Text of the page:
Trump Wants India To Do More To Help With His Afghanistan Strategy
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In a prime-time address last night, President Trump called on India to play a larger role in Afghanistan. He also openly identified Pakistan as harboring the Taliban and other groups that he said posed a risk to the region and beyond. NPR's Julie McCarthy has more.
JULIE MCCARTHY, BYLINE: India has been a key supporter of the Afghan government. Former Indian Foreign Secretary Kanwal Sibal says New Delhi has provided a little over $2 billion in assistance to Kabul in the last 15 years in many sectors.
KANWAL SIBAL: Especially in road building and more importantly in the power and power transmission sector.
MCCARTHY: The economic assistance and the many small health care and education projects India has financed have allowed it to develop a unique, bilateral relationship with Afghanistan, says Bobby Ghosh, the editor-in-chief of the Hindustan Times. But Ghosh worries that those robust relations could be undercut if India were to change its tack and, for example, follow the U.S. lead in Afghanistan as President Trump has suggested.
BOBBY GHOSH: To go along with Donald Trump's project is for India to basically switch from a bilateral position to a - to essentially going along with an American project. And India becomes part of an American project. Now that has its rewards, as well as its risks, but India will worry about the risks.
MCCARTHY: The main risk being that the next U.S. president may have different plans and decide to leave Afghanistan altogether. Kanwal Sibal says India needs the American military in Afghanistan in order for Delhi to continue its economic assistance.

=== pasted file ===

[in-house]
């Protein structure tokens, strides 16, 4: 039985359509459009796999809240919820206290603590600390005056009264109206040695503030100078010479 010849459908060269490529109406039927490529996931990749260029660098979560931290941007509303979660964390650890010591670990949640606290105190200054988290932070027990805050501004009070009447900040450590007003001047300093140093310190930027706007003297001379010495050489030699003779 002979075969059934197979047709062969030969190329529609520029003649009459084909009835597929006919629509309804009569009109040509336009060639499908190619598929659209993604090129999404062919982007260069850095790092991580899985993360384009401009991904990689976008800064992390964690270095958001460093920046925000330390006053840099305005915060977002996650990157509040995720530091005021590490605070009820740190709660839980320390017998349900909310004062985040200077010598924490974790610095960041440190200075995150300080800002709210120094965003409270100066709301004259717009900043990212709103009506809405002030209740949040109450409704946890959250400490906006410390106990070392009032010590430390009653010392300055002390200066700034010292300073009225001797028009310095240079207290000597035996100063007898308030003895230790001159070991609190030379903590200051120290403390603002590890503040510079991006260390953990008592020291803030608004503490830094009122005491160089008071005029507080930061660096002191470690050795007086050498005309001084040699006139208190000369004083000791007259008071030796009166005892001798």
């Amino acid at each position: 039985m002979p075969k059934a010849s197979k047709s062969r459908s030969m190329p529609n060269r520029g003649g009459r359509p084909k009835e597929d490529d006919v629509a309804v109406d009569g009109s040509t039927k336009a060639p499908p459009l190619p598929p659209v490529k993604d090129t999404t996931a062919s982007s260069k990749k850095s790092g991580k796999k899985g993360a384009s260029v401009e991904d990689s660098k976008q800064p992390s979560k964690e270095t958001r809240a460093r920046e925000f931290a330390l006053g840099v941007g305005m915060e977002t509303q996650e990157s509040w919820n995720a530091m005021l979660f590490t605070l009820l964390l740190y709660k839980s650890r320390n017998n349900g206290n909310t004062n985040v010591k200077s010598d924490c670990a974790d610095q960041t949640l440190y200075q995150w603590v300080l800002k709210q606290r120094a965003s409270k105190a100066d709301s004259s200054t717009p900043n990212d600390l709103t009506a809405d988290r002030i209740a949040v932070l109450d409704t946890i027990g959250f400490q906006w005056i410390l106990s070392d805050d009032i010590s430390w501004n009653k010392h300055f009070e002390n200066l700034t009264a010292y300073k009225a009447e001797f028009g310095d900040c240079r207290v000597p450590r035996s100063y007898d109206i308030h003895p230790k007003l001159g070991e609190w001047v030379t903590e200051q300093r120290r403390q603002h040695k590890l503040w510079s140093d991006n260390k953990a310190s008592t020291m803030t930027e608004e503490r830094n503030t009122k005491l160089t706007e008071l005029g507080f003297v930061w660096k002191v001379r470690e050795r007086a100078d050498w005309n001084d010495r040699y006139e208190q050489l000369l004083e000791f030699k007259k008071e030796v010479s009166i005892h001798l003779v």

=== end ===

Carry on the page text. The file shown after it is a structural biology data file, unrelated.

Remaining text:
SIBAL: If we are going to step up our economic presence on the ground, then they have to feel secure.
MCCARTHY: Sibal says India's central concern is to staunch the spread of the Taliban and other groups, like the IS, who have gotten a foothold in Afghanistan.
SIBAL: We've had, historically, threats to our security from Afghanistan. And the more these Islamist forces become powerful in Afghanistan, the more problem there is going to be for us.
MCCARTHY: President Trump called on India to enlarge its contribution to Afghanistan and referred to the billions of dollars in trade India has made with the U.S. Sibal insists the issues are not linked and said it was an unfortunate way to enlist the Indian's help.
SIBAL: And the suggestion here that we have some kind of a political obligation that since we trade with the United States and make money, that part of the money should be spent on development in Afghanistan, I think this is an unfortunate line that he has taken.
MCCARTHY: And, Sibal says, unnecessarily muddies the Afghanistan issue. Julie McCarthy, NPR News, New Delhi.
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